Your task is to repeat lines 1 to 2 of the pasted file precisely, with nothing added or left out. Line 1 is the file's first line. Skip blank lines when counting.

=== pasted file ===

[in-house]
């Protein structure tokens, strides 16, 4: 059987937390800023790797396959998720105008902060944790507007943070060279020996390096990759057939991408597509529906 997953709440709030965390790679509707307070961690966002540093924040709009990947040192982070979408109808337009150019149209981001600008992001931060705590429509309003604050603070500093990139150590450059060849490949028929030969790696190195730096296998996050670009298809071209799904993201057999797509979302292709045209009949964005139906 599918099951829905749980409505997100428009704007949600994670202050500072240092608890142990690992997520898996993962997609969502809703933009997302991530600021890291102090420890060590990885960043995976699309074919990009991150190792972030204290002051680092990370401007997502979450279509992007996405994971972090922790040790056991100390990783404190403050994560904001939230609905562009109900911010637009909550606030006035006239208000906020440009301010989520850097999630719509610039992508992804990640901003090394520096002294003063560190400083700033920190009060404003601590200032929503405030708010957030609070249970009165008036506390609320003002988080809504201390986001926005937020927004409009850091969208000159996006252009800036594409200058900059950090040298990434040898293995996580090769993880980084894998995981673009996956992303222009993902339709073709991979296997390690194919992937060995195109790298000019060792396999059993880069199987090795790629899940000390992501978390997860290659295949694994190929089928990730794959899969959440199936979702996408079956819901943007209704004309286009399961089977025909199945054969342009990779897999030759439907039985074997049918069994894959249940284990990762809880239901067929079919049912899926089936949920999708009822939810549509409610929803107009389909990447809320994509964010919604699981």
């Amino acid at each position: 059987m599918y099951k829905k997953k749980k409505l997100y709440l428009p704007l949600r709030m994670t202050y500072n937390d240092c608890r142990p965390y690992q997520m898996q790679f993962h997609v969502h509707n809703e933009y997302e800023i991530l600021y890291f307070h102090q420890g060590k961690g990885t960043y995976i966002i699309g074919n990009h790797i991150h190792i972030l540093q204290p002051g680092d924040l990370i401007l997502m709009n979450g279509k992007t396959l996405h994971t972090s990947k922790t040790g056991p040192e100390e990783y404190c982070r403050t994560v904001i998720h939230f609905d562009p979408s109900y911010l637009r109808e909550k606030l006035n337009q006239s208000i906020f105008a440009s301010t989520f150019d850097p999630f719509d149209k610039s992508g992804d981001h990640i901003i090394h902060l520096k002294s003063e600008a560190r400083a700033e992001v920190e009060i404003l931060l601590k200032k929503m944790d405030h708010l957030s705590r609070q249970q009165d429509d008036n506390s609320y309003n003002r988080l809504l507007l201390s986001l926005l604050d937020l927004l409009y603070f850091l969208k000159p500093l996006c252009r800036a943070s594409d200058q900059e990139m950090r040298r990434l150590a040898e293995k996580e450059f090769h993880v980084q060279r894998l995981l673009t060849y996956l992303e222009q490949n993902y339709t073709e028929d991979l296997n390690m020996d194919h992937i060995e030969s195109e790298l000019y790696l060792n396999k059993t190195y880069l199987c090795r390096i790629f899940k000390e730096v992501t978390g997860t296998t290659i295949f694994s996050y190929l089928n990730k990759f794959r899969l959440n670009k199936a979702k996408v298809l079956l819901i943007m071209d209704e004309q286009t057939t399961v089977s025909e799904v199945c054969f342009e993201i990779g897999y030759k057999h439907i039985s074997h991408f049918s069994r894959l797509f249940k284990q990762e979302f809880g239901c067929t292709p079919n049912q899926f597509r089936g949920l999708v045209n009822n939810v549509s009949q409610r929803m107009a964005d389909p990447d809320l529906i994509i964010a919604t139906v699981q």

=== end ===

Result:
[in-house]
């Protein structure tokens, strides 16, 4: 059987937390800023790797396959998720105008902060944790507007943070060279020996390096990759057939991408597509529906 997953709440709030965390790679509707307070961690966002540093924040709009990947040192982070979408109808337009150019149209981001600008992001931060705590429509309003604050603070500093990139150590450059060849490949028929030969790696190195730096296998996050670009298809071209799904993201057999797509979302292709045209009949964005139906 599918099951829905749980409505997100428009704007949600994670202050500072240092608890142990690992997520898996993962997609969502809703933009997302991530600021890291102090420890060590990885960043995976699309074919990009991150190792972030204290002051680092990370401007997502979450279509992007996405994971972090922790040790056991100390990783404190403050994560904001939230609905562009109900911010637009909550606030006035006239208000906020440009301010989520850097999630719509610039992508992804990640901003090394520096002294003063560190400083700033920190009060404003601590200032929503405030708010957030609070249970009165008036506390609320003002988080809504201390986001926005937020927004409009850091969208000159996006252009800036594409200058900059950090040298990434040898293995996580090769993880980084894998995981673009996956992303222009993902339709073709991979296997390690194919992937060995195109790298000019060792396999059993880069199987090795790629899940000390992501978390997860290659295949694994190929089928990730794959899969959440199936979702996408079956819901943007209704004309286009399961089977025909199945054969342009990779897999030759439907039985074997049918069994894959249940284990990762809880239901067929079919049912899926089936949920999708009822939810549509409610929803107009389909990447809320994509964010919604699981």